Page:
This living-in-denial blind spot, as well as the inability to create a more peaceful world, is Travel & Tourism’s biggest failure. An industry which emerged from the ashes of the two World Wars has failed dismally to build “Peace Through Tourism.” Lots of lofty “summits” were held, but produced nothing tangible. Visitor arrivals grew by the hundreds of millions, but the world never became a more commensurately peaceful place. The popular mantra was “People Planet Profits”. The fourth and most important P for “Peace” was never mainstreamed.



So, what next for Travel & Tourism and its leadership?

Twenty years ago, when the 9/11 attacks occurred followed by the assault on Afghanistan, the current generation of leaders would have been hailed as the “Future Generation.” What have they learned from history? My impression is: Nothing. Short-term thinking still prevails. Businessmen are focussed on their bottom lines, destination managers and politicians on vaccine passports, workations, bubbles and sandboxes. Futurists, visionaries and thought-leaders are trotting out the same hackneyed textbook buzzwords such as “innovation” and “partnerships”. Everyone is striving to get people back to work.

Admittedly, all are important short-term priorities but they will prove to be mere band-aids when the next crisis strikes.

On 12 May 2021, the UNWTO proclaimed that “Re-establishing Trust in Travel is a Key First Step Towards Tourism Recovery.” Wrong. Trust in the Leadership of Travel & Tourism, both individual and institutional, will be more important, much more important.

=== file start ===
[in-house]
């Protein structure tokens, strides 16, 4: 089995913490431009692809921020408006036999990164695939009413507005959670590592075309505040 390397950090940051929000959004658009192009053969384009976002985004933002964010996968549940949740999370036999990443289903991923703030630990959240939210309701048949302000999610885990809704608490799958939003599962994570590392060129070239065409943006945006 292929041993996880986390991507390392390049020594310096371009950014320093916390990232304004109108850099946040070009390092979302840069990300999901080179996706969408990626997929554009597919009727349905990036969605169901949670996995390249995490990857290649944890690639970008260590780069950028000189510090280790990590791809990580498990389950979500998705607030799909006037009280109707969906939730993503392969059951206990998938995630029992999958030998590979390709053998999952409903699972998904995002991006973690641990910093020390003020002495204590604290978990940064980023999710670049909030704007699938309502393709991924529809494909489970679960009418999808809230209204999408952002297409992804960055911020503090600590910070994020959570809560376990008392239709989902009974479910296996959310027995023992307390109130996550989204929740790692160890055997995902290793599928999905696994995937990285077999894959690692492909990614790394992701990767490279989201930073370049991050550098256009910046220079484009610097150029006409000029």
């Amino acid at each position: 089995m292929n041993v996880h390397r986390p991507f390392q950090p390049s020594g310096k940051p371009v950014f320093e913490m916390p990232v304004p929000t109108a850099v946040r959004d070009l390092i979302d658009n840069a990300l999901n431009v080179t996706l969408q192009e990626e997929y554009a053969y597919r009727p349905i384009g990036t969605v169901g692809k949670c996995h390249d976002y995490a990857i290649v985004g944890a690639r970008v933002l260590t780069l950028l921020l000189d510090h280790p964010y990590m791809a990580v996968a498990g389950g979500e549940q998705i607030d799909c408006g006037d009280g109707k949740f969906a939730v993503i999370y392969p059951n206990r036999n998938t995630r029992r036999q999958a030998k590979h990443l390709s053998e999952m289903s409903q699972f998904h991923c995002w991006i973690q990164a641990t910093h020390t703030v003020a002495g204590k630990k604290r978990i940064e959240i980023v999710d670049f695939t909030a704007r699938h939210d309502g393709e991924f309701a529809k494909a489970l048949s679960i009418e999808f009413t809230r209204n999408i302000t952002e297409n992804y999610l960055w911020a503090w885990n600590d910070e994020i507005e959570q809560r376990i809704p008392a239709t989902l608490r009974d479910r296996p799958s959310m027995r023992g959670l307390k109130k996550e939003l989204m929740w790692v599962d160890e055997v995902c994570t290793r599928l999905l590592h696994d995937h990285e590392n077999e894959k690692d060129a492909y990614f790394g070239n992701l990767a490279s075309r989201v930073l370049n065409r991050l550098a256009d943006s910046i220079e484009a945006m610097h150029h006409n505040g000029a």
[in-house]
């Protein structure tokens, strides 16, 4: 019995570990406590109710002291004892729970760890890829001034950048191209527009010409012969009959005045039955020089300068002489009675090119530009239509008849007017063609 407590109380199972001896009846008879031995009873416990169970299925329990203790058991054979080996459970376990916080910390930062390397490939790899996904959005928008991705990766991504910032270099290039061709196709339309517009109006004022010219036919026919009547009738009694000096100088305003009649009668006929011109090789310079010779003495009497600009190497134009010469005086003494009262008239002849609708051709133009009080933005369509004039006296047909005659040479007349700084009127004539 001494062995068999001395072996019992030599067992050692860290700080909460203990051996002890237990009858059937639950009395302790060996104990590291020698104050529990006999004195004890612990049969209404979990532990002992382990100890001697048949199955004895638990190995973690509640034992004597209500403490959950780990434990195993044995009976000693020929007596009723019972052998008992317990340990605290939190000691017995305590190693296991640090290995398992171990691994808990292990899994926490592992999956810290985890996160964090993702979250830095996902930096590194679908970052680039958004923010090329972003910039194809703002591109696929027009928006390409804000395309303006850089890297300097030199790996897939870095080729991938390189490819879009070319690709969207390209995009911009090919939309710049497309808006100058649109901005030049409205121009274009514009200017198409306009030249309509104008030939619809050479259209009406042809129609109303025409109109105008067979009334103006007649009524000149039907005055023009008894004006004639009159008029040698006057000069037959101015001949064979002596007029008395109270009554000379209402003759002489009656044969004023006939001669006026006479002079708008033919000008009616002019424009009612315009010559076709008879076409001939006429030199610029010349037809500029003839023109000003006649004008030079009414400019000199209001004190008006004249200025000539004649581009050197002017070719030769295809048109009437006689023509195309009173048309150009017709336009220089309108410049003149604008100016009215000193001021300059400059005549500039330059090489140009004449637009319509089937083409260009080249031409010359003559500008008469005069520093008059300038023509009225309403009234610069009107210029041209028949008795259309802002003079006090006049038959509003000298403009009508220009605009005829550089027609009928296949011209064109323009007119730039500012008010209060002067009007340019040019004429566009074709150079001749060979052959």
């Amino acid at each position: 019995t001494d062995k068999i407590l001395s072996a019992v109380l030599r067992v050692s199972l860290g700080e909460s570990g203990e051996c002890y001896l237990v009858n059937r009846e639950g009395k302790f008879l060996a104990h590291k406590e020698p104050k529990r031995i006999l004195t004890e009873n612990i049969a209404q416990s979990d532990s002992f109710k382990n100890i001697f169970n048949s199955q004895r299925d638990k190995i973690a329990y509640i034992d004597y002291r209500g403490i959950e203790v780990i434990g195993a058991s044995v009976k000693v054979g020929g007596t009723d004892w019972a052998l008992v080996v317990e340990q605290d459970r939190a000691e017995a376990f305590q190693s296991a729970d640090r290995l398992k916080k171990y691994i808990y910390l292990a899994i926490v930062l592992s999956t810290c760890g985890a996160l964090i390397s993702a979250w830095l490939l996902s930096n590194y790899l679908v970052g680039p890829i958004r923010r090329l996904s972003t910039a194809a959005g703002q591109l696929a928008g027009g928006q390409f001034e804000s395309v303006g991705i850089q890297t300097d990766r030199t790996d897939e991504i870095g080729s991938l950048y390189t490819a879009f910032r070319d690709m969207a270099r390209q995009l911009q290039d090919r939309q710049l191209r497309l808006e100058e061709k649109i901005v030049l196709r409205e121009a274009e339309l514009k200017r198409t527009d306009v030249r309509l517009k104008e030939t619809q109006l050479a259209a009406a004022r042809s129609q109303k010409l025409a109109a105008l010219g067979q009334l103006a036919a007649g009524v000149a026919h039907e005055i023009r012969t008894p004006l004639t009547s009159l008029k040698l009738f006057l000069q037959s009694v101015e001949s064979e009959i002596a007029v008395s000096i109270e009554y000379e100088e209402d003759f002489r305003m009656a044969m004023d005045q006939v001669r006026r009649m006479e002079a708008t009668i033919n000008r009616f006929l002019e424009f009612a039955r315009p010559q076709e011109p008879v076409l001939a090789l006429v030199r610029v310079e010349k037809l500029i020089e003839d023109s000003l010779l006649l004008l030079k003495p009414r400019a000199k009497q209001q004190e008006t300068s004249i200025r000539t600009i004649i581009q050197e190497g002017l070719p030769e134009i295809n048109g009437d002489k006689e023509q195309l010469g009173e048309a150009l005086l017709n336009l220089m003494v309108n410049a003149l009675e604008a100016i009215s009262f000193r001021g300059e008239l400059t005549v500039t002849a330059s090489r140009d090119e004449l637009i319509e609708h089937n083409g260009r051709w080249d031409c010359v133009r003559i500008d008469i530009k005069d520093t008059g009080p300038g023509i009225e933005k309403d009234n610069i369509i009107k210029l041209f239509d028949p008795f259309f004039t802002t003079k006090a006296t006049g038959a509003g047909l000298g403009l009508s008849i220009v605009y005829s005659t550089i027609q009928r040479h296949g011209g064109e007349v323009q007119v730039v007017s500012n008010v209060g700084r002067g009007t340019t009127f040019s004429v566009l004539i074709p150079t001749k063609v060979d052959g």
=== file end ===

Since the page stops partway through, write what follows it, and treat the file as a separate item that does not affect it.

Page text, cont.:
Nevertheless, as the UNWTO itself has underscored the importance of Trust, the challenge facing that apex industry institution is to walk the talk. Can the UNWTO be trusted to rally the global Travel & Tourism agenda around that theme and hold global leaders accountable for disrupting the peace? Can it be trusted to fulfill the mandate of Travel & Tourism to make the world a better place, as per the clarion-call mantra coined by former UNWTO Secretary-General Dr Taleb Rifai?

Will the UNWTO and Travel & Tourism leaders have the:

(+) Courage to deal with ALL sources of disruption and instability, no matter how controversial, especially those which impact on the poor and under-privileged?

(+) Integrity to address them without fear or favour, and free of influence by deep-pocket corporate sponsors and promoters?

(+) Maturity to facilitate rational debate and ensure all sides get a fair voice, including those who challenge conventional wisdoms and sound early warnings?

At the moment, I don’t think so.

In future, however, that CAN change.

With its future very much at stake, the young generation, more connected and better informed than any other in history, can monitor the trustworthiness of industry leaders by tracking their words and actions. One year from today, by Sept 2022, they should have enough material to see which leader has worked the hardest to create a safer, saner, more peaceful and sustainable world in the post-Covid, post-Afghanistan era.

Perhaps a new game-changing award can be created to recognise such dedication and commitment, and conferred on the International Day of Peace.

All leaders strive to stay abreast of “The Future.” Usually, this applies to everything except their own. It’s only when leaders are put on notice that their own place in history is at stake that they will act to ensure they are remembered for the right reasons.